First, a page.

5. Life insurance.
  6. Real property. Each potential gift of real property will be reviewed individually with consideration given to an expeditious liquidation. The property will be sold at the highest possible price as soon after receipt by the library.
  7. Pledges. All pledges must be in writing and include the fund that will benefit from the gift, the anticipated payment schedule along with the signature of the donor. Pledge payment reminders will be sent to the donor, if requested.

Request for Reconsideration

Patrons who wish to request the reconsideration of Library materials shall be referred to the Library Administrator. If there is no verbal resolution about an issue with the material’s content, the Library Administrator will encourage the complainant to complete the Request for Reconsideration Form appended to this policy. If the request is for a withdrawal, the Library Administrator will examine the item in question, check reviews, and determine whether it conforms to the standards of the selection policies. If the request is for the addition of an item that has been rejected by the library, the Library Administrator will reconsider its addition. The Library Administrator will evaluate the material and make a decision regarding the material. The Administrator will then write the complainant giving reasons for the decision. Materials subject to complaint shall not be removed from use pending final action. The final decision to remove materials must receive confirmation by the Library Board of Directors.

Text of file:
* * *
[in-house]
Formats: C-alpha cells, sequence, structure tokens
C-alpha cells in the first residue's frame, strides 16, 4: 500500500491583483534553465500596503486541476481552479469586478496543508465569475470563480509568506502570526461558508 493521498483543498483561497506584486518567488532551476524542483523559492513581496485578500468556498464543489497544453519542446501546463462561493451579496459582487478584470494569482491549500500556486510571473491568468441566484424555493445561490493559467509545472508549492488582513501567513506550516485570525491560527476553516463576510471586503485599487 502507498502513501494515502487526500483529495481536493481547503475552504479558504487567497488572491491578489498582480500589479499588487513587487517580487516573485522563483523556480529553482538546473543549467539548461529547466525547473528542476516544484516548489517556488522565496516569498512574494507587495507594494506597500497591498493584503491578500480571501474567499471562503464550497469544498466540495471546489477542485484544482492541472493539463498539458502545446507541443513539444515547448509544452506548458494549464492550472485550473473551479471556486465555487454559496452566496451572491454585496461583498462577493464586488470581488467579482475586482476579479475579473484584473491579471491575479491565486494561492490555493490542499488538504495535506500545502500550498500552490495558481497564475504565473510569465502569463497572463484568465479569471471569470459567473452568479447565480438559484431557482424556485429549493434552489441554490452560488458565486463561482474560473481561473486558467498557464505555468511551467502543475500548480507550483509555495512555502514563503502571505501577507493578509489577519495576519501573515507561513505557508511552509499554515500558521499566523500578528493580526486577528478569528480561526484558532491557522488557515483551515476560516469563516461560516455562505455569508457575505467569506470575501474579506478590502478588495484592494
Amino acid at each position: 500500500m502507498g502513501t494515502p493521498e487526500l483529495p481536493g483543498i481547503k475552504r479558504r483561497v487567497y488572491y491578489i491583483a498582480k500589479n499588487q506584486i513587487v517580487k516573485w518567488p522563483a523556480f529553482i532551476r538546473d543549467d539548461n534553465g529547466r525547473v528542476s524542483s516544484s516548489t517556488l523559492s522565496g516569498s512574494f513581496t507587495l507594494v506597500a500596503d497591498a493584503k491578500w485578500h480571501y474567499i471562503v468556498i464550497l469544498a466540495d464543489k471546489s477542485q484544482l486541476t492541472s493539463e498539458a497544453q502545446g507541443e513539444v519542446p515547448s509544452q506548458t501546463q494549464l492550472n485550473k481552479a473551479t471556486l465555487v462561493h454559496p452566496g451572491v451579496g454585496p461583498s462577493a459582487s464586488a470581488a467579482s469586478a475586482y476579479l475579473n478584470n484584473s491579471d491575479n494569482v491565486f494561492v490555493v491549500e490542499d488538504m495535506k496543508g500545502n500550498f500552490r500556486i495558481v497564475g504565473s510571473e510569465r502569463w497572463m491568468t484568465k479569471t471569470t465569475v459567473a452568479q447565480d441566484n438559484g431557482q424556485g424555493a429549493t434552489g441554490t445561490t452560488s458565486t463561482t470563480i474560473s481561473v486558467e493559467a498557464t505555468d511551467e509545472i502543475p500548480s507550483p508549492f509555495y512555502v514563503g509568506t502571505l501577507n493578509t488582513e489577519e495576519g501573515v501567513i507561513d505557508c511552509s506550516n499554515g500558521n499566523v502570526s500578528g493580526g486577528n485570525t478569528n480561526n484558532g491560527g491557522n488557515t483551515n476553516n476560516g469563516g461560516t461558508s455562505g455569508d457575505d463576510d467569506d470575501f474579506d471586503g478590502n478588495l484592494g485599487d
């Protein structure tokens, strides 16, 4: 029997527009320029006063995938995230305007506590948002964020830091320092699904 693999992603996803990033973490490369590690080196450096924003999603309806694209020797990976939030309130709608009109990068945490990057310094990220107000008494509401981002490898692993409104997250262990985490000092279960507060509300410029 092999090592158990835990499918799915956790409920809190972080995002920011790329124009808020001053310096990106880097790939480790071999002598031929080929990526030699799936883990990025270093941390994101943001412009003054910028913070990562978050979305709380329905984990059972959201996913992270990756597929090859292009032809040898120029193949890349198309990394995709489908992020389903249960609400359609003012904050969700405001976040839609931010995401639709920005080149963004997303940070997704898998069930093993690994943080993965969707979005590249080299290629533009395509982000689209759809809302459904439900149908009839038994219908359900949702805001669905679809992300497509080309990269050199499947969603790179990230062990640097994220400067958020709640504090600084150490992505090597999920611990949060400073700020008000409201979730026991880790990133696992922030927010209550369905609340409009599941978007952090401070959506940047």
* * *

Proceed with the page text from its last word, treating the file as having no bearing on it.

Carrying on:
Approved by the Library board, January 19, 2009

Patron Behavior

Code of Conduct

To ensure that all patrons of the Hastings Public Library may safely and freely use the library, there are expectations that patrons will behave in a manner that does not interfere with the mission of the library, the rights of others, damage the library or cause injury to others. Any library patrons who are unwilling to modify behavior that is unacceptable will be asked to leave the premises. The library uses security and video surveillance cameras to assist the library as it monitors behavior. The police will be called immediately when a patron’s conduct is illegal or when a patron has been requested to leave the library and has refused to do so.

In accordance with the Michigan Statue (MCL 397.206), the Library Board may exclude from the use of the library any or all persons who shall willfully violate the Code of Conduct that the Library Board has adopted. Such exclusion from the Hastings Public Library shall occur on the orders of the Director or the Director’s duly authorized representative.

The following procedures will be enforced for library patrons who have been asked to leave the library:

  • 1st time offense. No library privileges for 1 week.
  • 2nd time offense. No library privileges for 1 month.
  • 3rd time offense. No library privileges for 1 year.
  • Conduct that is considered unacceptable includes, but is not limited to:
  • Abandoning or leaving children under the age of 8.
  • Vandalizing or deliberately damaging library property.
  • Threatening or harassing library patrons or staff.